By William Wolf
MAESTRO BERNSTEIN Send This Review to a Friend
There was a risky introduction that occurred before Hershey Felder plunged into “Maestro Bernstein,” the play he has written and has been performing about the legendary composer and conductor Leonard Bernstein. Film clips of the real Bernstein were projected as audience members took their seats and awaited the actual show at The Town Hall on July 17, 2014, the New York premiere of a work already presented in many cities and was now being done as part of The Town Hall’s summer season. But once Felder took the stage as Bernstein, his charm and expertise soon earned acceptance in the role even though the visual memory of the real man lingered.
In the show, directed by Joel Zwick, Felder as Bernstein recounted his life and career, interspersed with his playing music Bernstein composed or performed, spanning Broadway to the classics. Felder is an accomplished pianist in his own right, as well as an actor able to assume the role and involve an audience in the aspirations of Bernstein, fulfilled and unfulfilled.
There was great beauty in the performing of “Maria” from “West Side Story,” yet at the same time it represented a frustration, symbolizing Bernstein’s disappointment at perhaps being remembered more for that than for more complex composing and the overall composing career he would have preferred more than for his fame at conducting. Bernstein’s variety of talent spread him thin, as also reflected. His achievement in bringing more music to television, for example, can be seen in clips of his educating youngsters, another area that earned him respect.
Felder mined humor out of recounting Bernstein’s early lfie and his father’s initial skepticism about his desire for a career in music. Also there was amusement in Felder’s demonstration of Jewish sounding roots derived from classics.
Poignancy was achieved in recounting in personal terms Bernstein’s marriage, and then the upheaval resulting when he found love for a man and pursued that phase of his life.
The performance was extended beyond a few possible endings, but by the time the show was over, Felder had succeeded in reprising an important life in the world of music, punctuated with performance samplings of the very music that dominated that life. Felder has accomplished quite a feat in creating this show, and it is regrettable that this was a one-night only New York performance, which merits being done for a longer run here. At The Town Hall, 123 West 43rd Street. Reviewed July 20, 2014.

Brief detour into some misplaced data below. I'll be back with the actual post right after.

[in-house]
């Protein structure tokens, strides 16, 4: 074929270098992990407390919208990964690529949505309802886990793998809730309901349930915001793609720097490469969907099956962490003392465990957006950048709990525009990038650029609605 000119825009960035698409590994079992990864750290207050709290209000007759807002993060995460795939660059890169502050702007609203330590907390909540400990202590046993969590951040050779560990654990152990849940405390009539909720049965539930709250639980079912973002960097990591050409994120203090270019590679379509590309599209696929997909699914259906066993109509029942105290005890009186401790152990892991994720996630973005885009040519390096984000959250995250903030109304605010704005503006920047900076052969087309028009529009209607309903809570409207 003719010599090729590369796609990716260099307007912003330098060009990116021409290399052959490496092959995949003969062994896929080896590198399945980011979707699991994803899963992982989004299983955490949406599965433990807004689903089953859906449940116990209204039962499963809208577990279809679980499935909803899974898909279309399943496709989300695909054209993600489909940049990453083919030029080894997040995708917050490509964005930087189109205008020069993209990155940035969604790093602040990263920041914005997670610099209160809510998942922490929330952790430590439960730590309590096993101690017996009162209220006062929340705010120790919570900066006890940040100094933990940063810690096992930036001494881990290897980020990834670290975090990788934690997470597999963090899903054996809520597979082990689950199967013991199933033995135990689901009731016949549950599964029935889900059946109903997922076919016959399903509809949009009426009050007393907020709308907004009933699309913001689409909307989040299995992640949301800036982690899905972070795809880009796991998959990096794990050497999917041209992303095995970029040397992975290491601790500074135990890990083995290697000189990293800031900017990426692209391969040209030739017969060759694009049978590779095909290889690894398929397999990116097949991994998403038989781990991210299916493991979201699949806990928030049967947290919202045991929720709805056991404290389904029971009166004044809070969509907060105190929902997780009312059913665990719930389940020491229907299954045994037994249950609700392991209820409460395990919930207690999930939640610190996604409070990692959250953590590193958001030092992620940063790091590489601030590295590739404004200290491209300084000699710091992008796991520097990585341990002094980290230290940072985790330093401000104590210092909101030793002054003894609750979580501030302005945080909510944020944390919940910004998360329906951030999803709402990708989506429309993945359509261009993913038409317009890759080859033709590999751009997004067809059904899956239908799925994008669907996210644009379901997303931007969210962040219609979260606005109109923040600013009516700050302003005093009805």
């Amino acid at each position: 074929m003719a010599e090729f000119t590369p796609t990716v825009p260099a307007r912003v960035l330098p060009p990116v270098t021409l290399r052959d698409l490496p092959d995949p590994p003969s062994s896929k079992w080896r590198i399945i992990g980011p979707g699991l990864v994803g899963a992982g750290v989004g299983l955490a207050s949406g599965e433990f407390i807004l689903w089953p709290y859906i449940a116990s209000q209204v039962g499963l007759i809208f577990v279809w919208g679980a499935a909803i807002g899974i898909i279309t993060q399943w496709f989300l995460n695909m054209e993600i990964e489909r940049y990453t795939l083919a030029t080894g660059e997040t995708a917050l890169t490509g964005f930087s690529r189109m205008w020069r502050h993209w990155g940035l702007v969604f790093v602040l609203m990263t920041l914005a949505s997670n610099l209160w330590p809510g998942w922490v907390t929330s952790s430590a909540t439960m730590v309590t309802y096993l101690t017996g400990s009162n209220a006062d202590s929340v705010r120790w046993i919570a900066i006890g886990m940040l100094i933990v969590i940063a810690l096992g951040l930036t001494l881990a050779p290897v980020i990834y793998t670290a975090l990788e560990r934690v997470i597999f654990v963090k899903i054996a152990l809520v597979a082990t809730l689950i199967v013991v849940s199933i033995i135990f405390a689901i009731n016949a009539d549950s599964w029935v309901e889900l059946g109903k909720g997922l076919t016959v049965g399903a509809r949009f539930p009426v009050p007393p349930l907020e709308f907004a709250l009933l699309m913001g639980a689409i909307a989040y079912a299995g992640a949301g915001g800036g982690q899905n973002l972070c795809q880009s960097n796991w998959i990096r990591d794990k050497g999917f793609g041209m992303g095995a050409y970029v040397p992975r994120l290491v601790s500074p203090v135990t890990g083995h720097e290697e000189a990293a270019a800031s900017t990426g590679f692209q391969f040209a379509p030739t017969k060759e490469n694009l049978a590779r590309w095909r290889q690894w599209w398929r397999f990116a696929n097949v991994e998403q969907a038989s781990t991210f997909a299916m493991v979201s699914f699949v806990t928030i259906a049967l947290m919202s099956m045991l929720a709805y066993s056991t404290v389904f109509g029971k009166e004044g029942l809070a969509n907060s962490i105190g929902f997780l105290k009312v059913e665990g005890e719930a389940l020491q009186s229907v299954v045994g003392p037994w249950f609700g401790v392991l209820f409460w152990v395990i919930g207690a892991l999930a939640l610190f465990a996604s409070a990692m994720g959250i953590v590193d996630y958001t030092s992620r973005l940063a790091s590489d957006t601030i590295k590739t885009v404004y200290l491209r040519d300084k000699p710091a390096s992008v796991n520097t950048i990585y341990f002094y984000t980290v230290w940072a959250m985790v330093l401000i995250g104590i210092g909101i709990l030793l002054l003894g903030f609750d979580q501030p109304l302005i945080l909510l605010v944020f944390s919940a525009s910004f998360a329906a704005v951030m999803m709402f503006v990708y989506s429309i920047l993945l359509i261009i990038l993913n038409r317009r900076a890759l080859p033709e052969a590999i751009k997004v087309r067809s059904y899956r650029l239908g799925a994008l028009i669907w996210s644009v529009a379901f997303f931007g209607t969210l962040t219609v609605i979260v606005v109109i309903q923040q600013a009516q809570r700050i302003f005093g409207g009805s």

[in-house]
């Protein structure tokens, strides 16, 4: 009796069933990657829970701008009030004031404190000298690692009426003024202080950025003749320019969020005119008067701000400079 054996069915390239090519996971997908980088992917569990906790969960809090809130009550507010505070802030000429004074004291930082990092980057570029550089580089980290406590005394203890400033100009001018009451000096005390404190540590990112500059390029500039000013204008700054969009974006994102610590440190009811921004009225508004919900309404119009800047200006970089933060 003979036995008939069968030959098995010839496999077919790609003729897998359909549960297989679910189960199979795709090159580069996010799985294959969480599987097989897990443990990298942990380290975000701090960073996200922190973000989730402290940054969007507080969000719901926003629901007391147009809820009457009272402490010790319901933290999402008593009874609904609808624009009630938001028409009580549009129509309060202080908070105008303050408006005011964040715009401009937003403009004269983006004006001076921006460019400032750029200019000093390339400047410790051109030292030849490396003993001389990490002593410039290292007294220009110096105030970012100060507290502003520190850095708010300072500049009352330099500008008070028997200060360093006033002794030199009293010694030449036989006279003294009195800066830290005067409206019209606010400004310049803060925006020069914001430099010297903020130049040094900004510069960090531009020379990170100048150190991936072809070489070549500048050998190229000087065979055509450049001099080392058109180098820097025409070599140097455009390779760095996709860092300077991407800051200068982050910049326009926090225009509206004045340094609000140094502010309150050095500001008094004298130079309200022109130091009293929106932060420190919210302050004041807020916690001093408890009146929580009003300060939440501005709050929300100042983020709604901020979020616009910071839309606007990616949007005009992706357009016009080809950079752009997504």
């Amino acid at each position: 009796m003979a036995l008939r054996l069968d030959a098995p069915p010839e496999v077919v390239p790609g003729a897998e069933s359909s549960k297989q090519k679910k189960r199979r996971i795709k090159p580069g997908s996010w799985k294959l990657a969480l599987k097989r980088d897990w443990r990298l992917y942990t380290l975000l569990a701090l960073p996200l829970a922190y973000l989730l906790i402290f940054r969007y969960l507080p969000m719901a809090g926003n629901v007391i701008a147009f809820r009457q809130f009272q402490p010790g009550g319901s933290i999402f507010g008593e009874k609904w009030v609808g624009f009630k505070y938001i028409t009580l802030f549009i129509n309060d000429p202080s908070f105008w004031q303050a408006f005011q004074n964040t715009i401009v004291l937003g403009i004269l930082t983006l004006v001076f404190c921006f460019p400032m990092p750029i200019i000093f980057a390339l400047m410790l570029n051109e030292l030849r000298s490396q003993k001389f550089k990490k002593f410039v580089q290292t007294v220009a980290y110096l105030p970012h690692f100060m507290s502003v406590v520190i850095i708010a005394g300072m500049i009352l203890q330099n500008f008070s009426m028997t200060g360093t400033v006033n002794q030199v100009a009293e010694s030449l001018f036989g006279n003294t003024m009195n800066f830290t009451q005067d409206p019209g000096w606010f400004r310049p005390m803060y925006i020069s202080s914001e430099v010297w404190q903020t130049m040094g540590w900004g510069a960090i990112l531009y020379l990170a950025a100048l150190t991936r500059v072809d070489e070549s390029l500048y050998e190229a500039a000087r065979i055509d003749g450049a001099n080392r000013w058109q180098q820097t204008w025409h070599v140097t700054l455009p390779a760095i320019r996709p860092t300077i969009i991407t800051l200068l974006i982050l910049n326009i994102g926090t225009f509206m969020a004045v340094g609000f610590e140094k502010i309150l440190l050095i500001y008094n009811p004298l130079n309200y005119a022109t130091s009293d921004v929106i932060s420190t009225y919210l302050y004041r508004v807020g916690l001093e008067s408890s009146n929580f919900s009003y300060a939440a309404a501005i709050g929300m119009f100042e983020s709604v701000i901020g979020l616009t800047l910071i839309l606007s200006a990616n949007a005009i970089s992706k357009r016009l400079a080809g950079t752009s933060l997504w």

THE LONG SHRIFT Send This Review to a Friend
Playwright Robert Boswell, who is also a novelist, is concerned with a subject that resonates today as rape stories keep gathering headlines. The core of the plot in Boswell’s “The Long Shrift,” is a high school sexual encounter that resulted in Richard, whom we meet ten years later, serving five years in prison on a rape conviction. In the drama, a presentation by the Rattlestick Playwrights Theater, his accuser, Beth, turns up to make amends, which Richard angrily rejects. In the course of the drama, the truth is not so clear, which makes the situation interesting.
The play commands added attention because it is directed by the very busy James Franco. His best achievement is the sparks elicited from an excellent cast. However, there are moments that sag and need more crispness, although he works up to sharp dramatic results in the major confrontation scenes.
Boswell keeps one’s interest, mainly due to the topic, but he packs in far too much and confronts us with some situations that seem very contrived. However, his characters hold attention for the rage that inhabits them as the efforts to deal with the past and move forward in the present are explored.
Before we meet Richard, we meet his parents, Henry and Sarah, effectively played by Brian Lally and Ally Sheedy. Sarah is very bitter and refuses to see her son in prison because she assumes his guilt. But Henry has faith in him. There are other reasons for bitterness. Sarah is furious that all the money spent on litigation has compelled them to sell their house and move into a dumpy place. (We later learn something that would have added to the bitterness.) Sheedy is excellent in spewing her discontent at Henry, and the playwright is on target here. He is less successful creating an awkward sequence in which Henry has an unsettling dream.